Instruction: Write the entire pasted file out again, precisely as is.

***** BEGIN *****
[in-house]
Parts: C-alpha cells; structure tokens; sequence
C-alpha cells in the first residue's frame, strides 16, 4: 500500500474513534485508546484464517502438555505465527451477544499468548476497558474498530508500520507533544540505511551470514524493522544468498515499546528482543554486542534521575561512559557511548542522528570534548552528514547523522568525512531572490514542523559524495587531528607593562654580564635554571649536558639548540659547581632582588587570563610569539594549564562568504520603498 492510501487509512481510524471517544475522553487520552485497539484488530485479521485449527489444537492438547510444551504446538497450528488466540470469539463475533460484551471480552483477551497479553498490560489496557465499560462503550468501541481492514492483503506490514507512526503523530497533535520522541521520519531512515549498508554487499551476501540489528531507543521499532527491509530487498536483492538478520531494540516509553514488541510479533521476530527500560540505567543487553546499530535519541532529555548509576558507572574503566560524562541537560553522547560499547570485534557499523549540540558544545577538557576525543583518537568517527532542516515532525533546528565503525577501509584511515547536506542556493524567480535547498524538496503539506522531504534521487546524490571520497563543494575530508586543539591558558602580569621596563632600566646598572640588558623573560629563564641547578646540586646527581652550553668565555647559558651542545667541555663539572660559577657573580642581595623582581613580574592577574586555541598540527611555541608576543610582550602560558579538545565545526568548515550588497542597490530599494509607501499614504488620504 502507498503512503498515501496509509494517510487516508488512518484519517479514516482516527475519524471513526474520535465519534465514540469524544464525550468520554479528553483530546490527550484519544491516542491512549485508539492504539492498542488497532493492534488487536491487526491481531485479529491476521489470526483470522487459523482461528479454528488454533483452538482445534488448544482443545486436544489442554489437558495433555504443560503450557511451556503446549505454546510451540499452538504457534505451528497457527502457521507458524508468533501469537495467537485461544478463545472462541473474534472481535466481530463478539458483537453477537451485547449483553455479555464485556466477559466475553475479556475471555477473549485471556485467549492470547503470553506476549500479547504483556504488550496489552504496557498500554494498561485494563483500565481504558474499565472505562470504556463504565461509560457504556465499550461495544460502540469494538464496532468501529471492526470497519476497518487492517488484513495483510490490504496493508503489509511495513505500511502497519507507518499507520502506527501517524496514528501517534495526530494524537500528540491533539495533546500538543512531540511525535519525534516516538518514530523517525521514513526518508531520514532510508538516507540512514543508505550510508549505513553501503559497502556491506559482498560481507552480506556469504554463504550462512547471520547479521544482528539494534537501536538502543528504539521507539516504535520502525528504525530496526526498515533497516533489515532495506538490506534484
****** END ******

[in-house]
Parts: C-alpha cells; structure tokens; sequence
C-alpha cells in the first residue's frame, strides 16, 4: 500500500474513534485508546484464517502438555505465527451477544499468548476497558474498530508500520507533544540505511551470514524493522544468498515499546528482543554486542534521575561512559557511548542522528570534548552528514547523522568525512531572490514542523559524495587531528607593562654580564635554571649536558639548540659547581632582588587570563610569539594549564562568504520603498 492510501487509512481510524471517544475522553487520552485497539484488530485479521485449527489444537492438547510444551504446538497450528488466540470469539463475533460484551471480552483477551497479553498490560489496557465499560462503550468501541481492514492483503506490514507512526503523530497533535520522541521520519531512515549498508554487499551476501540489528531507543521499532527491509530487498536483492538478520531494540516509553514488541510479533521476530527500560540505567543487553546499530535519541532529555548509576558507572574503566560524562541537560553522547560499547570485534557499523549540540558544545577538557576525543583518537568517527532542516515532525533546528565503525577501509584511515547536506542556493524567480535547498524538496503539506522531504534521487546524490571520497563543494575530508586543539591558558602580569621596563632600566646598572640588558623573560629563564641547578646540586646527581652550553668565555647559558651542545667541555663539572660559577657573580642581595623582581613580574592577574586555541598540527611555541608576543610582550602560558579538545565545526568548515550588497542597490530599494509607501499614504488620504 502507498503512503498515501496509509494517510487516508488512518484519517479514516482516527475519524471513526474520535465519534465514540469524544464525550468520554479528553483530546490527550484519544491516542491512549485508539492504539492498542488497532493492534488487536491487526491481531485479529491476521489470526483470522487459523482461528479454528488454533483452538482445534488448544482443545486436544489442554489437558495433555504443560503450557511451556503446549505454546510451540499452538504457534505451528497457527502457521507458524508468533501469537495467537485461544478463545472462541473474534472481535466481530463478539458483537453477537451485547449483553455479555464485556466477559466475553475479556475471555477473549485471556485467549492470547503470553506476549500479547504483556504488550496489552504496557498500554494498561485494563483500565481504558474499565472505562470504556463504565461509560457504556465499550461495544460502540469494538464496532468501529471492526470497519476497518487492517488484513495483510490490504496493508503489509511495513505500511502497519507507518499507520502506527501517524496514528501517534495526530494524537500528540491533539495533546500538543512531540511525535519525534516516538518514530523517525521514513526518508531520514532510508538516507540512514543508505550510508549505513553501503559497502556491506559482498560481507552480506556469504554463504550462512547471520547479521544482528539494534537501536538502543528504539521507539516504535520502525528504525530496526526498515533497516533489515532495506538490506534484